Have you recently found yourself staring at a fancy invitation and you’re wondering what to wear? Don’t worry – we’re here to help. But first, make sure you know what type of formal event it is. If the invitation says things like, “full evening dress,” “white tie,” or “dress suit,” a black tie and tuxedo is not what you’re looking for.
Instead, you’re looking for a white bow tie with long-tailed suit tails on the jacket. -And, while you can go to a formal event dressed to the 9s with full evening dress, you never want to go to a white tie event dressed for less. So first, check your invitation. If it doesn’t have any of the above, you’re in the clear.
What Should I Wear with a Tuxedo?
If it turns out that a tuxedo (AKA “black tie,” “formal,” or even “penguin suit”) is what you’re looking for, we have the goods on the goods. When you wear it, what do you wear and, also of importance, what do you wear with it?
When Is It Appropriate to Shine in a Tux?
Unless you’re on the way to a formal event or will be going to said event from where you are at the moment, wearing a tuxedo before evening isn’t traditionally done. By UK standards, “evening” doesn’t start until about 6:00pm. For the United States, those crazy upstarts that left the king, tuxedos have become “formal wear” no matter what time of day it is. Whether you stick with a tuxedo as the original evening formal or join the U.S. in breaking with convention is up to you.
“When” also has to do with the events at which black tie formal wear is appropriate. Sometimes you’ll receive an invitation stating the dress code. Sometimes, that dress code is implied. Here are a few events that are expected to be black tie affairs:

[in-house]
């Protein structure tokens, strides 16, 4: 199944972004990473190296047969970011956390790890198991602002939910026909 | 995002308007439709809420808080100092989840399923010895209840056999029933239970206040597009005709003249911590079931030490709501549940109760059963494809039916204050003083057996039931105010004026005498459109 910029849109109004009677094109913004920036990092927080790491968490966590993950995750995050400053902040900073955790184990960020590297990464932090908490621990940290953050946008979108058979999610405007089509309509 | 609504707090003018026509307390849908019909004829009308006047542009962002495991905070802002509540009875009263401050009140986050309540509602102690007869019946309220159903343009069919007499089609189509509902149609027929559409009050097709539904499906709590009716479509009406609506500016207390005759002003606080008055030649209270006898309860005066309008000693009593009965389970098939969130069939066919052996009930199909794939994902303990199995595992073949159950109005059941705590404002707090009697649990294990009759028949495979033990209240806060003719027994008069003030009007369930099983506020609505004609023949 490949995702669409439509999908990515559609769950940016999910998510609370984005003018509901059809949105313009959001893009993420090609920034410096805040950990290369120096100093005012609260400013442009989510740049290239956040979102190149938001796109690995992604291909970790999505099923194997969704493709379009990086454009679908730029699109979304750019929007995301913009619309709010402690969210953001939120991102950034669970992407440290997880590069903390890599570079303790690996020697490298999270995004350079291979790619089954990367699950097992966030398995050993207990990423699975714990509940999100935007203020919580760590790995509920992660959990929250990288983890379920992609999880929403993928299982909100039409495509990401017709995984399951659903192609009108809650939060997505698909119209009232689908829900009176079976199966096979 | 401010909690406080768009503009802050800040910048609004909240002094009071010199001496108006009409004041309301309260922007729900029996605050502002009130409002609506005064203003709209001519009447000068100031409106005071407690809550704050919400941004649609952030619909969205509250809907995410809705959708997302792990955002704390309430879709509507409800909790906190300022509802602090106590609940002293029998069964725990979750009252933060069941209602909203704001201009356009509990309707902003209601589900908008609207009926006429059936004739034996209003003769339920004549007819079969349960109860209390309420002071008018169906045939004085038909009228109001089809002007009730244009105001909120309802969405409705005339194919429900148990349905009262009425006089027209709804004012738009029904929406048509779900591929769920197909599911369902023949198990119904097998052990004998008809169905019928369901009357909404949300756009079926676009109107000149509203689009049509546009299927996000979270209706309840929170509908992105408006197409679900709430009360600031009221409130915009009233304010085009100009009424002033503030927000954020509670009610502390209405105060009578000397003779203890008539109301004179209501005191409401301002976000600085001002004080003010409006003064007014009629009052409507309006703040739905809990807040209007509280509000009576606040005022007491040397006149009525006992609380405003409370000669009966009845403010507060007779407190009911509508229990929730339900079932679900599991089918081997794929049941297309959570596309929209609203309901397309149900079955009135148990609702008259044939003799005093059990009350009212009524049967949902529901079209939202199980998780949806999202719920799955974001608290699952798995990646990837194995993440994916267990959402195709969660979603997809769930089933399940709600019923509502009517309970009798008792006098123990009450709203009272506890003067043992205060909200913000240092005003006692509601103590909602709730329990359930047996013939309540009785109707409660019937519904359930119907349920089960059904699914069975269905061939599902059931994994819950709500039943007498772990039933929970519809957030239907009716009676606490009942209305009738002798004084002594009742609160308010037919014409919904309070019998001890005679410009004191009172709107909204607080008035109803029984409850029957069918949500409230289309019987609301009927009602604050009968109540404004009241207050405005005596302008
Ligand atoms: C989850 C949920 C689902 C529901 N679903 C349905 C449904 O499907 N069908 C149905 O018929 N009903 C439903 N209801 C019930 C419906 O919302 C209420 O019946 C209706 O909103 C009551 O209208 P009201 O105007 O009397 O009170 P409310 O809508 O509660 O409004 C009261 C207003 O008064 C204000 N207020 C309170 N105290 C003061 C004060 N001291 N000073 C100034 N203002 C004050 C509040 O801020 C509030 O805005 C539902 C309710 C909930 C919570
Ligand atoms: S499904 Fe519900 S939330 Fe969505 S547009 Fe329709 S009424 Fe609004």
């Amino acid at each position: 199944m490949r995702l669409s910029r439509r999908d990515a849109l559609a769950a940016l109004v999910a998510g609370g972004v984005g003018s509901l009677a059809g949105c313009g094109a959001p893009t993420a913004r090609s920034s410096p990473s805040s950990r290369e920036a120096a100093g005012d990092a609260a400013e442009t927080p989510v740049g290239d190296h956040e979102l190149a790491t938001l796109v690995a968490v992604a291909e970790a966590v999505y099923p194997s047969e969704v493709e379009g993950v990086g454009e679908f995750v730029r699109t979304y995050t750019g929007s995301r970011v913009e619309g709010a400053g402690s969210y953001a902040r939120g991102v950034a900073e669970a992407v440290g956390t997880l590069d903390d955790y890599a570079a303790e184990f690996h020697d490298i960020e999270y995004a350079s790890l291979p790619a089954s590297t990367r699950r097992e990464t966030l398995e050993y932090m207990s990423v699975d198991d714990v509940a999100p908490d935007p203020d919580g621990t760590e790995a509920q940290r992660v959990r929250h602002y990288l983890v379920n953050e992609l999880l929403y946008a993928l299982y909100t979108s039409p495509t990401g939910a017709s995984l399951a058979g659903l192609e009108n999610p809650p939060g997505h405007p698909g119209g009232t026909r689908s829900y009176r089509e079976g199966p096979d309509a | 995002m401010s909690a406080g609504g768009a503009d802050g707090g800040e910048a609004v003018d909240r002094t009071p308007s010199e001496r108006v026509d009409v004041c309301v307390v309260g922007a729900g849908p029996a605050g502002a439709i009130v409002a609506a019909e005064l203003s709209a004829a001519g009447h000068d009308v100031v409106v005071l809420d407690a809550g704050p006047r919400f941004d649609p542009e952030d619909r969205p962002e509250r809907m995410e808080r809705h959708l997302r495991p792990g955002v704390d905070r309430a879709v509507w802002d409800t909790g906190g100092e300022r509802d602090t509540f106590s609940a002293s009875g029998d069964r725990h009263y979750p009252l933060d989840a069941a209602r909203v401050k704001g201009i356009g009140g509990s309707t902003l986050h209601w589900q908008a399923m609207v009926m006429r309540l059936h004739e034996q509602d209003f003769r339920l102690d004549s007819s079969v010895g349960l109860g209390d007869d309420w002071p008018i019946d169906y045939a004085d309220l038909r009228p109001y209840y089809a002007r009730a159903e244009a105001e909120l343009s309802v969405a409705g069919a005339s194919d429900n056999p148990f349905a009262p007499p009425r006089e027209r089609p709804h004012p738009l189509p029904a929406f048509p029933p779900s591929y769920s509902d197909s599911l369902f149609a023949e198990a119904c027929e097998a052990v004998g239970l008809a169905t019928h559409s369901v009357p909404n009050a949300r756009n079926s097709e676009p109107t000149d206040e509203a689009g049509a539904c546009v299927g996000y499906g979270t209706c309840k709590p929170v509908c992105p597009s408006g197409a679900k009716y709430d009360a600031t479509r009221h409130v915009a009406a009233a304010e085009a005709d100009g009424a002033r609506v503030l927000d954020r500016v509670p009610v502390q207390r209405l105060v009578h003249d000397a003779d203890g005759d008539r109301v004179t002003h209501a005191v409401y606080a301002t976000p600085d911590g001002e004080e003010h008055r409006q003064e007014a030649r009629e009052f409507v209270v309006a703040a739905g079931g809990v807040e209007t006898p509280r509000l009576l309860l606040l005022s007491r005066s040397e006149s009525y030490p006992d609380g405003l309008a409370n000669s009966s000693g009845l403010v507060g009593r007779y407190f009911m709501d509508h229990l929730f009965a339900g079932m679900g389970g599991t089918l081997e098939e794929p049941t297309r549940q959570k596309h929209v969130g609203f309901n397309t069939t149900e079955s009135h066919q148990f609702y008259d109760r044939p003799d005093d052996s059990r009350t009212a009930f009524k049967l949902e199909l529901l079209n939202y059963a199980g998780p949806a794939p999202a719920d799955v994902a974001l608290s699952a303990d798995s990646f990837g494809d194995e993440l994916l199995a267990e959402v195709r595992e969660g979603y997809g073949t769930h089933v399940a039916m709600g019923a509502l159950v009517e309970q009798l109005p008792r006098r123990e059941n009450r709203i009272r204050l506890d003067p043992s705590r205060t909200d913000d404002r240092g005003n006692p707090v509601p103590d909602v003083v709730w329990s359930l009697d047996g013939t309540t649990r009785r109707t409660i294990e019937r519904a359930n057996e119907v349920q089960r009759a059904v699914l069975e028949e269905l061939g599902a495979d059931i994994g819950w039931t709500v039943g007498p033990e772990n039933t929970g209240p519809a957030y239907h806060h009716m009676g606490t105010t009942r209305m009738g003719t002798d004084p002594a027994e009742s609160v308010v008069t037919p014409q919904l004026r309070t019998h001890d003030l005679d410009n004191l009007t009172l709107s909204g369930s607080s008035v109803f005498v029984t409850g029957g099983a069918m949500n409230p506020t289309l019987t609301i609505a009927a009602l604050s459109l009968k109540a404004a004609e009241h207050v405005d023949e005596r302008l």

- At the opera
- Gala dinners
- Formal weddings
What Is a Tuxedo Exactly, and How Do I Dress It?
The traditional tuxedo is more than a suit, set apart by silk accents on the lapel, the silk stripe down the side, silk button and silk pocket linings. But there are other areas where a tux stands out:
- Jacket: long tail or no tail? You decide, but long tail raises it up a notch.
- Formal shirt: there are at least 6 ways you can have your formal shirt made. Choose what you feel makes you look best.
- Bow tie or necktie: Traditionally, “black tie” is also “bow tie”. However, depending on what you’re wearing a tux for, a necktie won’t be frowned upon. Be confident in your choice.
- Cummerbund or vest: This option is entirely up to what you feel most comfortable with. If a vest is too tight, for example, you’re not going to exhibit the confidence you should feel in this type of attire.
Do you feel the urge to jump out of the black tux and into some color? Maybe what you want most is to wear that tartan bow tie you have waiting in the wings, or the pink shirt with the pleated front.
When it comes to black tie, less is more. There’s nothing wrong with color, but use it as an accent piece, not the main attraction. For example, a red polka-dotted bow tie, cummerbund, and pocket handkerchief wouldn’t be out of place.
Accessories for Black Tie Events
What kind of accessories would top off the black-tie look? Don’t waste an opportunity to dress to the top. Here are a few choices:
- Watch: classic man’s watch, in silver or gold. For black tie, leave the rubber watches at home
- Pocket square: a lot of places will tell you that your pocket square and tie shouldn’t match. We draw the exception at tuxedos. This is your opportunity to add your style and color.
- Cufflinks: Put on cufflinks that match either your suit color or your accent color.
- Shoes: Tough choice! You could go with traditional patent leather, or perhaps cap toe shoes. Loafers or full dress. We prefer shoe styles like the Walter, or even the Mario for a more noticeable statement.
Black tie events aren’t something that are entirely up to the wearer of clothes. Most people, when at a black-tie event, have set expectations, even if they don’t share them with you. When in doubt, lean toward the more formal attire.